My Name is Leon – Kit de Waal

Caring seems, to me, to be much more of a two-way street than it at first appears. I think even as a child I wanted to make sure that my Mum was happy and safe (obviously my actual actions didn’t always help her to feel that way – kids are also, for a lot of the time, selfish and thoughtless even before they get to the hormonal teen years). Many members of my family work in health and social care and in education and I’m pretty sure that the affection that the people they care for helps them get through some of the nastier days. Even in retail I have sometimes been very touched by the concern customers have shown for the health and well-being of staff in the shop. I know that things can go wrong – I watch the news – but on the whole I’m sure that the best carers are thought of with fondness and respect by their clients. Although, of course, when those clients are children things can go a little wrong.

25743752The central character in Kit de Waal’s My Name is Leon is a child who finds himself in the care system in the early 1980s. His mother seems to suffer from serious post-natal mental health problems after his perfect little brother Jake is born and Leon – despite being nine years old – does his best to care for them both. When she finally suffers a breakdown Leon and Jake find themselves with a foster-carer called Mo – she is a good carer, loving, understanding, strict when it’s needed and willing to let bad behaviour slide when it is obviously the result of fear or misunderstanding. This could have been a happy time for the boys but Leon is still worried about his Mum (he’s a kid – he’s not going to stop loving his mother just because she is ill…) and then the unthinkable happens and he is separated from his brother too. Jake and Leon have different dads: Leon is a mixed-race pre-teen and Jake is a perfect, and eminently adoptable, white baby.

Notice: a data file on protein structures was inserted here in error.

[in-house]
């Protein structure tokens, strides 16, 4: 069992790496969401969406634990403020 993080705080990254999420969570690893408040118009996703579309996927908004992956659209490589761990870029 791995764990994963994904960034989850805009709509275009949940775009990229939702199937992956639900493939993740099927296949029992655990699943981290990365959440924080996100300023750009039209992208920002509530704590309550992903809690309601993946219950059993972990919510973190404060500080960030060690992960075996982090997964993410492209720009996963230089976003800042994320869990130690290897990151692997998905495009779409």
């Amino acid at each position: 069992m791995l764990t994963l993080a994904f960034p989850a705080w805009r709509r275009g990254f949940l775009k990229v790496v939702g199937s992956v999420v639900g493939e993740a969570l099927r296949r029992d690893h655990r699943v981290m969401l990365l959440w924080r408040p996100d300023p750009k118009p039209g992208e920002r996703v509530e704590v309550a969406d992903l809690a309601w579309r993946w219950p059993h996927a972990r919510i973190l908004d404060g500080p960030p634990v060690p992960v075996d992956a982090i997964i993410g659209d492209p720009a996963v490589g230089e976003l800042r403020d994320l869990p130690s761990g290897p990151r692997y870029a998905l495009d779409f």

Oh my goodness, this book is such a heart-breaker! I was so sad for Leon – despite being a well-grown lad who is often mistaken for a much older child he is only 9 and he can’t understand why he is not allowed to carry on looking after Jake and his Mum. He is angry and confused and so determined that he is going to mend his broken family. But other characters also brought a lump to my throat – Leon’s Mum, Carol, is a hugely troubled person and I really wanted to make things better for her (her shortcomings are just as much the result of her illness as of her life choices – you can’t help but want to help her it seems) and Mo the foster carer is brilliant but has health problems. And you get to know all these people so well you are as concerned about their well-being as if they were your own friends and family. I even worried about baby Jake: like Leon, I’m sure he must be missing his brother.

Of course this is not just a tear-jerker – it is also very funny. Leon is a bright boy but, like many nine year olds, doesn’t really understand the way adults work. This is a large part of the humour (and, of course, the sadness). In addition to this there is a sense of anger at the injustices which the boys, and Leon in particular, experience largely because of the colour of their skins.  Add the fact that book reaches its climax in the summer of 1981 and I had fear in the emotional mix too.

This is a wonderful, sad, funny and scary book. It has made me think about cared-for children and race, parenthood and gardening and, most importantly, about a very endearing boy whose name is Leon.

Jane

 

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